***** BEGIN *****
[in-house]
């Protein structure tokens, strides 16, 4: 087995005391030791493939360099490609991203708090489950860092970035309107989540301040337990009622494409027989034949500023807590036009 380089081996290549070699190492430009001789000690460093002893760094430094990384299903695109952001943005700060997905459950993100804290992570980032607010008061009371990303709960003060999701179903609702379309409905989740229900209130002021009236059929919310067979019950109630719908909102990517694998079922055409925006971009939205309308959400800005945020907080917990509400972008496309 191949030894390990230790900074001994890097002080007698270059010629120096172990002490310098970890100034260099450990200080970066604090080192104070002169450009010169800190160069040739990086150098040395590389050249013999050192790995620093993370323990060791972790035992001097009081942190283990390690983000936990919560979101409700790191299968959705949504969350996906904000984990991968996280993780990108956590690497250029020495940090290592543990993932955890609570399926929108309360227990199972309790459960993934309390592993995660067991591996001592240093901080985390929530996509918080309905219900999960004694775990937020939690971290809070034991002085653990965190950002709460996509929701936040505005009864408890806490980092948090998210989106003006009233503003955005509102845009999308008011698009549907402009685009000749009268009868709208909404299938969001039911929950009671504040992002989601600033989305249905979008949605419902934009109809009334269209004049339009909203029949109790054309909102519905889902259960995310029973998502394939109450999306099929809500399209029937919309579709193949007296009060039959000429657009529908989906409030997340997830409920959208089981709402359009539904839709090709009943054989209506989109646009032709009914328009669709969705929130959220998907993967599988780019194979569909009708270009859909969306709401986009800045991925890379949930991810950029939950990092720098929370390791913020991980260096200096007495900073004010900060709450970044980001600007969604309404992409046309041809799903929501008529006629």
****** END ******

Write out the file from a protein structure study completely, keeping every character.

[in-house]
């Protein structure tokens, strides 16, 4: 087995005391030791493939360099490609991203708090489950860092970035309107989540301040337990009622494409027989034949500023807590036009 380089081996290549070699190492430009001789000690460093002893760094430094990384299903695109952001943005700060997905459950993100804290992570980032607010008061009371990303709960003060999701179903609702379309409905989740229900209130002021009236059929919310067979019950109630719908909102990517694998079922055409925006971009939205309308959400800005945020907080917990509400972008496309 191949030894390990230790900074001994890097002080007698270059010629120096172990002490310098970890100034260099450990200080970066604090080192104070002169450009010169800190160069040739990086150098040395590389050249013999050192790995620093993370323990060791972790035992001097009081942190283990390690983000936990919560979101409700790191299968959705949504969350996906904000984990991968996280993780990108956590690497250029020495940090290592543990993932955890609570399926929108309360227990199972309790459960993934309390592993995660067991591996001592240093901080985390929530996509918080309905219900999960004694775990937020939690971290809070034991002085653990965190950002709460996509929701936040505005009864408890806490980092948090998210989106003006009233503003955005509102845009999308008011698009549907402009685009000749009268009868709208909404299938969001039911929950009671504040992002989601600033989305249905979008949605419902934009109809009334269209004049339009909203029949109790054309909102519905889902259960995310029973998502394939109450999306099929809500399209029937919309579709193949007296009060039959000429657009529908989906409030997340997830409920959208089981709402359009539904839709090709009943054989209506989109646009032709009914328009669709969705929130959220998907993967599988780019194979569909009708270009859909969306709401986009800045991925890379949930991810950029939950990092720098929370390791913020991980260096200096007495900073004010900060709450970044980001600007969604309404992409046309041809799903929501008529006629």